This post contains spoilers for Jane the Virgin’s Season 4 finale.
It’s hard for anything on Jane the Virgin to truly surprise fans anymore, given how much the show has thrown at us over its four seasons. Evil twins? Been there. Secret adoption? Done that. Villains who disguise their identities using hyper-realistic face masks? Child’s play for a show whose motto is “I know! Straight out of a telenovela, right?”
And yet until very recently—like, last week—the most unpredictable twist Jane the Virgin had ever delivered was the Season 3 death of Jane’s ex-cop husband, Michael Cordero, from complications from his gunshot wound. As I wrote at the time, that moment was a shocker precisely because it was so mundane compared to the high drama we’re used to from Jane. There was no tense build-up, no confrontation with a bad guy, no moment where Michael whispered his last words to his tearful wife. It wasn’t even the end of the season! He simply keeled over, an unthinkably ordinary fate for a character who had already survived a much more sensational confrontation with a crime lord.
The show moved on with a three-year time jump. Jane grieved, and we grieved with her. In Season 4, she focused on her career and learned to let herself fall in love again, even more than once. Life went on as only life on Jane the Virgin could—with murder mysteries, love triangles, and absurdly over-the-top revelations. In the meantime, Michael’s ghost seemed to have been, if not exorcised completely, then at least allowed to rest in peace.
Then came Friday night’s season finale.
Here’s what happened: Rafael visited Rose (the same crime lord who shot Michael) in jail and learned something terrible enough to postpone his planned marriage proposal to Jane. But after letting Jane believe that this bombshell was actually about his parents, Rafael comes clean at the end of the episode, admitting that it was about something else entirely. “OK,” says Jane, still kind of expecting a proposal. “What did she tell you?” But Rafael decides that in this case, it’s better to show than tell.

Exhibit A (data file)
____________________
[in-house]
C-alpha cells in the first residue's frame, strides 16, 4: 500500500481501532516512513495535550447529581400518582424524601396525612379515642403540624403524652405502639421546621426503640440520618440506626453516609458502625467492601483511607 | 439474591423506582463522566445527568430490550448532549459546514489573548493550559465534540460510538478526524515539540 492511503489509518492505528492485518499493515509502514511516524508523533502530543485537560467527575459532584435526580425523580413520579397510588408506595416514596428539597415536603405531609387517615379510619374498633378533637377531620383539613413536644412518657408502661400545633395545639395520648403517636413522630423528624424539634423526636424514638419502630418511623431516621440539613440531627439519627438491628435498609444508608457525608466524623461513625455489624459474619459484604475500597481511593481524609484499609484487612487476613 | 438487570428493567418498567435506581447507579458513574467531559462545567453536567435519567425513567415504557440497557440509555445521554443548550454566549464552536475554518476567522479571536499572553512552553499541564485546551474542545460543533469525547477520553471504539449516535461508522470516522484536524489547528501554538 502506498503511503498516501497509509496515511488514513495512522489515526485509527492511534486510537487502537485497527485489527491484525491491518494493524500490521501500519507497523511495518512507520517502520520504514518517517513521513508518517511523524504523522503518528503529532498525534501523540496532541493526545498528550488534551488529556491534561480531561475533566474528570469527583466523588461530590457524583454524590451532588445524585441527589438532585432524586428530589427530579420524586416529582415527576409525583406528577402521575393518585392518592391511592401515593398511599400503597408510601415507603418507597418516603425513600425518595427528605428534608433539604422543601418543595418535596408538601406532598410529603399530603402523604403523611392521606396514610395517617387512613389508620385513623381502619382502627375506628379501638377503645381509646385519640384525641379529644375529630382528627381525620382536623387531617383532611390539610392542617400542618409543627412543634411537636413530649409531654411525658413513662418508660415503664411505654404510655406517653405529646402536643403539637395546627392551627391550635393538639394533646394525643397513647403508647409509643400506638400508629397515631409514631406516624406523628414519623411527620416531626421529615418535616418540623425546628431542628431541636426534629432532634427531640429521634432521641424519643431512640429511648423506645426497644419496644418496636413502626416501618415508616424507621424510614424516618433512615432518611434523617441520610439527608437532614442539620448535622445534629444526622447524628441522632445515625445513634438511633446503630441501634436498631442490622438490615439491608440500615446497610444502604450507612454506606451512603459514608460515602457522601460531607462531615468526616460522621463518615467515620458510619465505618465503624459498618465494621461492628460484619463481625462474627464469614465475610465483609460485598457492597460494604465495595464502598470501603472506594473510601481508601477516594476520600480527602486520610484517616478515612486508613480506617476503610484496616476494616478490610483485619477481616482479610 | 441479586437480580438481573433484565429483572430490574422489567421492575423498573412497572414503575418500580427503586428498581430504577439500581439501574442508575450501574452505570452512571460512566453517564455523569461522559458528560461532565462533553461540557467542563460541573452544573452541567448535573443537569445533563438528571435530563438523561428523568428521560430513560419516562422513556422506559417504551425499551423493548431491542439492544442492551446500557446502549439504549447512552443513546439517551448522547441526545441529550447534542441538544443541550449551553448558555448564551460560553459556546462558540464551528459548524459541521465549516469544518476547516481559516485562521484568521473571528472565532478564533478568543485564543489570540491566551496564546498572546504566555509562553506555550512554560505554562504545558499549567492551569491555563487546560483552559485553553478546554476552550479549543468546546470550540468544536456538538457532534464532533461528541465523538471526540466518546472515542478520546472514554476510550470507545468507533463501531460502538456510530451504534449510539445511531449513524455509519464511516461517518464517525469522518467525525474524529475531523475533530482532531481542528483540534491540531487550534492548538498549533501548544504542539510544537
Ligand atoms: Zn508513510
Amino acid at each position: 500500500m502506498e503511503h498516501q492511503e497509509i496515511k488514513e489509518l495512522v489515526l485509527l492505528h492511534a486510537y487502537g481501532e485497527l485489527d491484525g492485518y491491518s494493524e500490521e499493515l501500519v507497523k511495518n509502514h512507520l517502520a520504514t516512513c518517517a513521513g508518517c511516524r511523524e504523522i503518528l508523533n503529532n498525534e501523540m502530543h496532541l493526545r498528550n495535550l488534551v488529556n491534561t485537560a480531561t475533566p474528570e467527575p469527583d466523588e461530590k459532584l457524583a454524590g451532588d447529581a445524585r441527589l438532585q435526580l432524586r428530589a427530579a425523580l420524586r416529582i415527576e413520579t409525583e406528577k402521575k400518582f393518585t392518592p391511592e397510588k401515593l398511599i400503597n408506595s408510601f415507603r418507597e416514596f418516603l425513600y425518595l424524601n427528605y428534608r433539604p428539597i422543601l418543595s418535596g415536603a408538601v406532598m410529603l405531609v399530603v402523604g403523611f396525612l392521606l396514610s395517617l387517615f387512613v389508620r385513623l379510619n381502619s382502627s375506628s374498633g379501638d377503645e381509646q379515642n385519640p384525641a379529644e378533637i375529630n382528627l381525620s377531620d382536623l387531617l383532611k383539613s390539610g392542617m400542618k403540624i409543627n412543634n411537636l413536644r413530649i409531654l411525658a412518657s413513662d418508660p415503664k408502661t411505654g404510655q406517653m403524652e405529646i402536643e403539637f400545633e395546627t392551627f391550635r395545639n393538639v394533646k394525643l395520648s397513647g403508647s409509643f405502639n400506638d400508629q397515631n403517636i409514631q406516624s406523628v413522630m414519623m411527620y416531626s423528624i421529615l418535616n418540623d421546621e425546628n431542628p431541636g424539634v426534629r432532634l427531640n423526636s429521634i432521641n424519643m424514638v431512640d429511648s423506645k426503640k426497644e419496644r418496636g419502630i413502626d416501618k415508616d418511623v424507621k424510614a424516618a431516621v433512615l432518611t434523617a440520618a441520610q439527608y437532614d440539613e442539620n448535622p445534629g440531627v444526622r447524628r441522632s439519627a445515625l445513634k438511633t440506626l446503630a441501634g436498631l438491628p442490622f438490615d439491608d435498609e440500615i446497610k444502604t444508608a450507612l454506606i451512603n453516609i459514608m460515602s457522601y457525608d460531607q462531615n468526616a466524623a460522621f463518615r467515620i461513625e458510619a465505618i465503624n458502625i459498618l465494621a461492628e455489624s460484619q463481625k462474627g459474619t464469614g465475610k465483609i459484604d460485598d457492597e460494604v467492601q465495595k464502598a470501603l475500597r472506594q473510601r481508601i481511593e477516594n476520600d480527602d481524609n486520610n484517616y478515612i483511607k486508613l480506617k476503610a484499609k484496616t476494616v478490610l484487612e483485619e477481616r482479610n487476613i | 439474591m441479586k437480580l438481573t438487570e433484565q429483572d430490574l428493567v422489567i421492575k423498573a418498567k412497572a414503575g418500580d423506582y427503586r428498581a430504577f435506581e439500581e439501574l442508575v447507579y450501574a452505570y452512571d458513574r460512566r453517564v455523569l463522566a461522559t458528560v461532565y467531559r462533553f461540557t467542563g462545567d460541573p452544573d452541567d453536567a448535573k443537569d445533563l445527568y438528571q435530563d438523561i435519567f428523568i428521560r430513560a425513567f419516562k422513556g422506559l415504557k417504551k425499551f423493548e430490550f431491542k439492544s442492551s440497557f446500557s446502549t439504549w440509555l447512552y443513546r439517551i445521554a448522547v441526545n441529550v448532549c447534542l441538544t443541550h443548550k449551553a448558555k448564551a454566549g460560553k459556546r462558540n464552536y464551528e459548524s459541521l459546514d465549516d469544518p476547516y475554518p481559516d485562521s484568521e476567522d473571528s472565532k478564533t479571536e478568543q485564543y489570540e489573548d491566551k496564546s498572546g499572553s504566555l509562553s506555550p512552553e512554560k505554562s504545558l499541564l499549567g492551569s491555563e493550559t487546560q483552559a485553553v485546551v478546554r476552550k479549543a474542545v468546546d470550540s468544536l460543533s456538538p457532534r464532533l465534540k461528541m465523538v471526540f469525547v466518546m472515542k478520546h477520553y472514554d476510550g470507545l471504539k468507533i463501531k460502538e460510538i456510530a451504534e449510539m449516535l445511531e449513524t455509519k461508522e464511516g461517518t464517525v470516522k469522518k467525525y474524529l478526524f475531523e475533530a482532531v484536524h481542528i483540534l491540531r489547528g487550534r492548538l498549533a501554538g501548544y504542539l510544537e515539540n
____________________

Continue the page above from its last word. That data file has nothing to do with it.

That’s when, in the very last moments of the season, we find out who is hiding behind the door: Michael Cordero, alive. We even get to see him for five whole seconds—three cheers for the return of Brett Dier—so this is no mere rumor, and showrunner Jennie Snyder Urman has confirmed that it’s not an identical twin situation. Michael’s reappearance opens up tons of possibilities for Season 5. What role will Michael play after being gone for so long? How will he explain where he’s been all this time? What does this mean for Jane and Rafael’s relationship, now that she isn’t a widow?
These are all valid questions, because, after all, a good plot twist will inevitably change the future of the show. But a great plot twist also makes us reconsider its past, too, and this is a great plot twist. In light of the finale’s revelation, it’s worth looking back at a particular episode from Season 3: “Chapter Fifty-Four,” the fateful episode in which Michael dies (or maybe I should say “dies”).
The theme of “Chapter Fifty-Four” is memory, with a focus specifically on memories of Michael and Jane’s relationship. The characters argue about how accurately someone can really remember the past, and there are extended flashbacks in this episode to Michael and Jane on a date at the carnival early in their relationship. After Michael’s death, this seemed like a sweet, poignant way to send the character off, by showing us the early stages of their romance and contrasting it with them as a married couple to show how much they had grown. But in light of Michael’s reappearance, this episode has new significance, because the most obvious explanation for Michael’s long disappearance is that he somehow lost his memory.
Think about it: The recap at the beginning of the Season 4 finale includes an otherwise seemingly unimportant detail, Rogelio insisting that amnesia is “a key plot twist.” He’s talking about The Passions of Santos, but considering how thin the line is between telenovelas and real life in the Janeinverse, it would be foolish to dismiss that line’s inclusion as a coincidence. And amnesia is certainly one of the only explanations that could justify Michael’s absence for so long without telling heartbroken Jane that he was really alive. When you add that the theme of the episode where Michael went away was “memory,” it makes a lot of sense that Michael would have lost his.
I’m not pointing this out to turn Jane the Virgin’s finale into another game of Puzzle TV. There’s no reason to believe the writers were secretly trying to telegraph the fact that Michael was alive way back when “Chapter Fifty-Four” was on the air, especially since, as Urman told Entertainment Weekly, they didn’t even know for sure that he would come back as a character. ” It’s just that rewatching “Chapter Fifty-Four” with the knowledge that Michael might someday lose his memories of Jane is somehow just as sad as watching it with the knowledge that he dies. And that, not the shock value, is what makes this twist perfect for Jane the Virgin.